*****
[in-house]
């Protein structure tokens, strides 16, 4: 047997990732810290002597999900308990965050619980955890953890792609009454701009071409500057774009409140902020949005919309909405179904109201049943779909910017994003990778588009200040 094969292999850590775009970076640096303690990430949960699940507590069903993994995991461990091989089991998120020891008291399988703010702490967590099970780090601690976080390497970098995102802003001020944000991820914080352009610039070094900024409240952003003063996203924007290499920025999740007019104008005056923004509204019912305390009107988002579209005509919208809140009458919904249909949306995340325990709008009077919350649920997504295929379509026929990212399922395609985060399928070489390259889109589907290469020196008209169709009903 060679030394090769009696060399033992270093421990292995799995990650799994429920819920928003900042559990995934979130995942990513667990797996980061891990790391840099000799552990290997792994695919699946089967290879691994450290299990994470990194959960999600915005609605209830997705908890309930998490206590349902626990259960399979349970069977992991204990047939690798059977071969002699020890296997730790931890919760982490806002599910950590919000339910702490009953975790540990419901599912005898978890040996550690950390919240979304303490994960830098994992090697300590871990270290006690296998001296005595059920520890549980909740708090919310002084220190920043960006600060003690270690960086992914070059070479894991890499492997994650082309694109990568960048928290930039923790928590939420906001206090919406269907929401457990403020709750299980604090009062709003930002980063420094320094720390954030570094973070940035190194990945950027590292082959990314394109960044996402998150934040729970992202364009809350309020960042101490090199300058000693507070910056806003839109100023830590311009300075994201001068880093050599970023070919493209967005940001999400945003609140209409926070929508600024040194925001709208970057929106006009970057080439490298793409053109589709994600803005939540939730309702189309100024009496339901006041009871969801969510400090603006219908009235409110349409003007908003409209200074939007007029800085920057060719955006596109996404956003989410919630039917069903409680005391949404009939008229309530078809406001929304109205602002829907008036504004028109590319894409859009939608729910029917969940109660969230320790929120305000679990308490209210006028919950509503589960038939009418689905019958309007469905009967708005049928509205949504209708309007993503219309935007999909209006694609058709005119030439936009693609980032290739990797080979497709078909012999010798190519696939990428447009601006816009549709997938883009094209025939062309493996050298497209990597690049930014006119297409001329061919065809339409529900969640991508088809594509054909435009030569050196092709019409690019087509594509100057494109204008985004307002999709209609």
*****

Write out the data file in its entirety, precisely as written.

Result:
[in-house]
């Protein structure tokens, strides 16, 4: 047997990732810290002597999900308990965050619980955890953890792609009454701009071409500057774009409140902020949005919309909405179904109201049943779909910017994003990778588009200040 094969292999850590775009970076640096303690990430949960699940507590069903993994995991461990091989089991998120020891008291399988703010702490967590099970780090601690976080390497970098995102802003001020944000991820914080352009610039070094900024409240952003003063996203924007290499920025999740007019104008005056923004509204019912305390009107988002579209005509919208809140009458919904249909949306995340325990709008009077919350649920997504295929379509026929990212399922395609985060399928070489390259889109589907290469020196008209169709009903 060679030394090769009696060399033992270093421990292995799995990650799994429920819920928003900042559990995934979130995942990513667990797996980061891990790391840099000799552990290997792994695919699946089967290879691994450290299990994470990194959960999600915005609605209830997705908890309930998490206590349902626990259960399979349970069977992991204990047939690798059977071969002699020890296997730790931890919760982490806002599910950590919000339910702490009953975790540990419901599912005898978890040996550690950390919240979304303490994960830098994992090697300590871990270290006690296998001296005595059920520890549980909740708090919310002084220190920043960006600060003690270690960086992914070059070479894991890499492997994650082309694109990568960048928290930039923790928590939420906001206090919406269907929401457990403020709750299980604090009062709003930002980063420094320094720390954030570094973070940035190194990945950027590292082959990314394109960044996402998150934040729970992202364009809350309020960042101490090199300058000693507070910056806003839109100023830590311009300075994201001068880093050599970023070919493209967005940001999400945003609140209409926070929508600024040194925001709208970057929106006009970057080439490298793409053109589709994600803005939540939730309702189309100024009496339901006041009871969801969510400090603006219908009235409110349409003007908003409209200074939007007029800085920057060719955006596109996404956003989410919630039917069903409680005391949404009939008229309530078809406001929304109205602002829907008036504004028109590319894409859009939608729910029917969940109660969230320790929120305000679990308490209210006028919950509503589960038939009418689905019958309007469905009967708005049928509205949504209708309007993503219309935007999909209006694609058709005119030439936009693609980032290739990797080979497709078909012999010798190519696939990428447009601006816009549709997938883009094209025939062309493996050298497209990597690049930014006119297409001329061919065809339409529900969640991508088809594509054909435009030569050196092709019409690019087509594509100057494109204008985004307002999709209609």